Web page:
TOPIC:,Hyperactivity, a persistent, severe pattern of inattention or impulsivity, places children at risk for impaired functioning in many developmental areas. This behavior is characterized by short attention span, low frustration tolerance, impulsivity, distractibility, and increased physical activity. Responses from multiple sources in the child's environment must be monitored to manage childhood hyperactivity. PURPOSE:,Success at school, in peer relationships, and parent-child interactions is frequently affected by hyperactivity. Using a focus group approach, a Nursing Outcomes Classification (NOC) label, definition, and indicators were developed for Hyperactivity Level. SOURCES:,Review of the literature allowed for a content analysis approach and conceptualization of hyperactivity at several levels. CONCLUSION:,Twenty three (23) measurable indicators were formulated and refined into conceptually and clinically coherent outcomes. Clinical relevance and utility were presented through a case study approach. [source]


    Undergraduate nursing students attitude to mental health nursing: a cluster analysis approach

    JOURNAL OF CLINICAL NURSING, Issue 22 2009
    Karla Gough
    Aims., The use of cluster analysis to determine if specific groups of students could be identified based on their attitudes towards mental health nursing following the completion of a clinical experience in a mental health setting. Background., Research suggests that nursing students generally have a negative image of mental health nursing. This can be improved following clinical exposure in mental health settings, however, specific aspects of clinical experience that might facilitate attitudinal change have been under-researched. Design., Survey. Methods., A survey was administered to students (n = 703) immediately after completion of their clinical experience. Cluster analysis was used to identify natural groupings within the study cohort. Results., Three distinct clusters were identified. Cluster 1 demonstrated more positive attitudes, greater confidence and viewed mental health more positively than students in the other two Clusters. They were more likely to be male, have spent at least 30 minutes per shift with a preceptor and have completed shifts of eight hours rather than seven hours. Conclusions., Attitudes to mental health nursing may be influenced by specific demographic characteristics of students and by specific aspects of their clinical experience. Relevance to clinical practice., The nursing workforce is an essential element of quality mental health service delivery. Knowledge about factors influencing more positive attitudes is important for structuring clinical experience and designing effective recruitment strategies to attract more students into this field of practice. [source]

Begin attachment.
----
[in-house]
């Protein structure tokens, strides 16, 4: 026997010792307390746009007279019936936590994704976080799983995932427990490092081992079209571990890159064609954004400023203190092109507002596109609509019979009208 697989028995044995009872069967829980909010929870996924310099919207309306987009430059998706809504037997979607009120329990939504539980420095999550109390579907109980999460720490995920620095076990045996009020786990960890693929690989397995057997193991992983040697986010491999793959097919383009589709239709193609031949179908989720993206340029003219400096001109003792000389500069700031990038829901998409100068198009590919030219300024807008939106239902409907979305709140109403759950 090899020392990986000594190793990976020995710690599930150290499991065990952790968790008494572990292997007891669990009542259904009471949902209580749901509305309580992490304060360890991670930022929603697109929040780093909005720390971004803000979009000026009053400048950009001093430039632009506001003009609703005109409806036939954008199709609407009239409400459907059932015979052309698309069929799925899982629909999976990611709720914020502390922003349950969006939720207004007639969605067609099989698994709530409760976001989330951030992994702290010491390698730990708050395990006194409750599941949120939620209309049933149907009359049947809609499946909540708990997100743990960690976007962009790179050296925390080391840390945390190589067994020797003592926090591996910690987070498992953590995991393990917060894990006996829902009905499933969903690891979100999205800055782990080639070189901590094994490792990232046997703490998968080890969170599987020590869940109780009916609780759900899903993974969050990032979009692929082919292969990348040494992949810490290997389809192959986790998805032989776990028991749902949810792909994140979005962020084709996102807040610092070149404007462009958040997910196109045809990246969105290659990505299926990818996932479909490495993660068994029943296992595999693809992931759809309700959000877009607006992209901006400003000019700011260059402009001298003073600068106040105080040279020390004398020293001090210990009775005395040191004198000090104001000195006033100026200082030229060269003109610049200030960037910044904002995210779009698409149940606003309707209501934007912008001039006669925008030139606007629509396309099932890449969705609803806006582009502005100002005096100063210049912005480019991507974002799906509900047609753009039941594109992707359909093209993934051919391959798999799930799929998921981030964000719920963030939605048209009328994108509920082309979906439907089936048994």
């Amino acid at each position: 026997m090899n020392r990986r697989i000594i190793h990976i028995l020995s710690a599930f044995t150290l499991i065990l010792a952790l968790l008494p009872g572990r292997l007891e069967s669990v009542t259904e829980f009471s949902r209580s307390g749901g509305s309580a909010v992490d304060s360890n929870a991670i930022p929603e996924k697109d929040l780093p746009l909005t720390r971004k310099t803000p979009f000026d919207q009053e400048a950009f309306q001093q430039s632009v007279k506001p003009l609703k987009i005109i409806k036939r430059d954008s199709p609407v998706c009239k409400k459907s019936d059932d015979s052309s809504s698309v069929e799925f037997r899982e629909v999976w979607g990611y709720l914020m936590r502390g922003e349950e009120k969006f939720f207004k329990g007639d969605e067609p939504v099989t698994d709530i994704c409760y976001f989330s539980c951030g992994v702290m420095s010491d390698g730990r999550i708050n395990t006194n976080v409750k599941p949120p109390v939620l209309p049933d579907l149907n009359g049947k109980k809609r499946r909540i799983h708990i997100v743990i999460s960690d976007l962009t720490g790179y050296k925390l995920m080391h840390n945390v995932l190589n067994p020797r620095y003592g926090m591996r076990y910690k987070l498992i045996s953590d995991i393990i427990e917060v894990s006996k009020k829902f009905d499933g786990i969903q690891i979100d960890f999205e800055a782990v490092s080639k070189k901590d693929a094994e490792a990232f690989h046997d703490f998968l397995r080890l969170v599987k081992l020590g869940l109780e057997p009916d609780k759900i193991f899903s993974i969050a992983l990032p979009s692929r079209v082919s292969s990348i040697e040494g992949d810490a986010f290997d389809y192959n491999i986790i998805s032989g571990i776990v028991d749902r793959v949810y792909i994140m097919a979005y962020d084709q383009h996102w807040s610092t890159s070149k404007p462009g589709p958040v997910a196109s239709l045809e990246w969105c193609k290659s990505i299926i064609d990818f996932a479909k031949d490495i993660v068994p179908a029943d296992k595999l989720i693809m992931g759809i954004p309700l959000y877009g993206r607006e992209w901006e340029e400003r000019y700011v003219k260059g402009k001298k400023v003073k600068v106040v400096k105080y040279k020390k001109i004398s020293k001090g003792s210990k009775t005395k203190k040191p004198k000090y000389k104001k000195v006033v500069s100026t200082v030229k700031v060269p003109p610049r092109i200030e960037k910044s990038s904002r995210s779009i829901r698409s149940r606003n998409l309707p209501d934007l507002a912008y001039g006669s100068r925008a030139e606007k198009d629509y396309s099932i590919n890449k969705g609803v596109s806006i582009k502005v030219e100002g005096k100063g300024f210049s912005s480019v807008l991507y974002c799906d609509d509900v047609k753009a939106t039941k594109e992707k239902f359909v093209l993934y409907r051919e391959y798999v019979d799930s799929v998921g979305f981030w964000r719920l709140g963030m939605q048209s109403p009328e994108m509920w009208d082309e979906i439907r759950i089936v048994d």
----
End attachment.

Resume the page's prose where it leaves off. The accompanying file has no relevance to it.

Comparing the perceived causes of the second Iraq war: a network analysis approach

    AGGRESSIVE BEHAVIOR, Issue 4 2006
    Umbereen Rafiq
    Abstract The objective of this research was to examine the representation by British students of 11 perceived causes of the invasion of Iraq. We used network analysis to develop a network of the pattern of causes that are involved. Overall most participants identified a nexus of causes that reciprocally linked religious prejudice, racism and the history of conflict in the Middle East. They identified a reciprocal link between religious prejudice and September 11th, indicating that it was a cause and effect of religious prejudice. They also supported a link between the personalities of Bush and Saddam and economic gain, and acknowledged the effect of the first Gulf war on Saddam. We also found that Muslim participants were significantly less in favour of the invasion than Christian participants, and produced different networks of the links between causes. The study demonstrates that network analysis can be used to compare and contrast representations of a political event, and thus extends its use in the study of social representations. Aggr. Behav. 32:321,329, 2006. © 2006 Wiley-Liss, Inc. [source]


    Promoting development and use of systematic reviews in a developing country

    JOURNAL OF EVALUATION IN CLINICAL PRACTICE, Issue 6 2009
    Reza Yousefi-Nooraie MD